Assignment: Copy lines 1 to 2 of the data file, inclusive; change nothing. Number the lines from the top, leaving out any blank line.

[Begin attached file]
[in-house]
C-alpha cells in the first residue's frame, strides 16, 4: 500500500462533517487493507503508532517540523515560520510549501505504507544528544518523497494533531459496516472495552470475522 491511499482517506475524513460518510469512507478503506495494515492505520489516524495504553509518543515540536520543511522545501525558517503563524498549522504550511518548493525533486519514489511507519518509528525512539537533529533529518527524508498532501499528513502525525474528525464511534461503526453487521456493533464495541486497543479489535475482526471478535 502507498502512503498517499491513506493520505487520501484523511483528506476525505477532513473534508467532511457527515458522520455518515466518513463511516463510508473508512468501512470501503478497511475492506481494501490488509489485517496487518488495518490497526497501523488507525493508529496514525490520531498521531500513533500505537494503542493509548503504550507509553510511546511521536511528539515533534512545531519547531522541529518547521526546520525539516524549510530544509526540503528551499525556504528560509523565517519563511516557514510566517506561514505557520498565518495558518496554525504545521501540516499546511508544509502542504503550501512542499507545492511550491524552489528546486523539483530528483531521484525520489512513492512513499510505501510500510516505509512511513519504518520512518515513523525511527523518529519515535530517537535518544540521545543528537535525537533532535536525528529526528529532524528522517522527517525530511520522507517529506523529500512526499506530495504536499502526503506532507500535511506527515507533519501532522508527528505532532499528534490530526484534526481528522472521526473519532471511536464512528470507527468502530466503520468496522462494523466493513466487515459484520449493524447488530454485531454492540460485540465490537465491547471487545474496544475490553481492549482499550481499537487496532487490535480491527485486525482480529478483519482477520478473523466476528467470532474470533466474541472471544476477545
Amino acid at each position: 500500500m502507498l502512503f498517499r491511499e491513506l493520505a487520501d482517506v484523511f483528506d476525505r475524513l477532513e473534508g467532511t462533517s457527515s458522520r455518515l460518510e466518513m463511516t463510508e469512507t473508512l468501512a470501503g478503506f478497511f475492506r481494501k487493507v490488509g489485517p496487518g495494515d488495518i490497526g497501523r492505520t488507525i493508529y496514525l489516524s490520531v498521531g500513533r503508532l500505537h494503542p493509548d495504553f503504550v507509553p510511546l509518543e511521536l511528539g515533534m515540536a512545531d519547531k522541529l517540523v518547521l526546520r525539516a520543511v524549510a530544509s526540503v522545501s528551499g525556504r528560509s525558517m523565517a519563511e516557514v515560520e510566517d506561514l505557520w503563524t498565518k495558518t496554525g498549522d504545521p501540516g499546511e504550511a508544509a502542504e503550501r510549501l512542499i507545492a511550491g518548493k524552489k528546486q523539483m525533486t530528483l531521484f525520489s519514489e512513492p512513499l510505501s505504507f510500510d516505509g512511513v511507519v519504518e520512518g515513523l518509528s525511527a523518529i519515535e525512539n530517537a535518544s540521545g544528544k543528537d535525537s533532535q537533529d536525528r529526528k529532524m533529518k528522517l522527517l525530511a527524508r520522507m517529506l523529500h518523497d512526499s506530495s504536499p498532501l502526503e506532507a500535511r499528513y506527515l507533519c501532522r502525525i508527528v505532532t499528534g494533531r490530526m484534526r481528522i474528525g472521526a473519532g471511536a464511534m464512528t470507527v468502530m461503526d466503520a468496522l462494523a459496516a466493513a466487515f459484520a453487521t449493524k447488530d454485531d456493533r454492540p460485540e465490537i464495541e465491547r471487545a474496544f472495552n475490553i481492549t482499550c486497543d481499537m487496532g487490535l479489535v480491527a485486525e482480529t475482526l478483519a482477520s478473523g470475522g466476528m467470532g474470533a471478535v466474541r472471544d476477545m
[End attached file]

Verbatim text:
[in-house]
C-alpha cells in the first residue's frame, strides 16, 4: 500500500462533517487493507503508532517540523515560520510549501505504507544528544518523497494533531459496516472495552470475522 491511499482517506475524513460518510469512507478503506495494515492505520489516524495504553509518543515540536520543511522545501525558517503563524498549522504550511518548493525533486519514489511507519518509528525512539537533529533529518527524508498532501499528513502525525474528525464511534461503526453487521456493533464495541486497543479489535475482526471478535 502507498502512503498517499491513506493520505487520501484523511483528506476525505477532513473534508467532511457527515458522520455518515466518513463511516463510508473508512468501512470501503478497511475492506481494501490488509489485517496487518488495518490497526497501523488507525493508529496514525490520531498521531500513533500505537494503542493509548503504550507509553510511546511521536511528539515533534512545531519547531522541529518547521526546520525539516524549510530544509526540503528551499525556504528560509523565517519563511516557514510566517506561514505557520498565518495558518496554525504545521501540516499546511508544509502542504503550501512542499507545492511550491524552489528546486523539483530528483531521484525520489512513492512513499510505501510500510516505509512511513519504518520512518515513523525511527523518529519515535530517537535518544540521545543528537535525537533532535536525528529526528529532524528522517522527517525530511520522507517529506523529500512526499506530495504536499502526503506532507500535511506527515507533519501532522508527528505532532499528534490530526484534526481528522472521526473519532471511536464512528470507527468502530466503520468496522462494523466493513466487515459484520449493524447488530454485531454492540460485540465490537465491547471487545474496544475490553481492549482499550481499537487496532487490535480491527485486525482480529478483519482477520478473523466476528467470532474470533466474541472471544476477545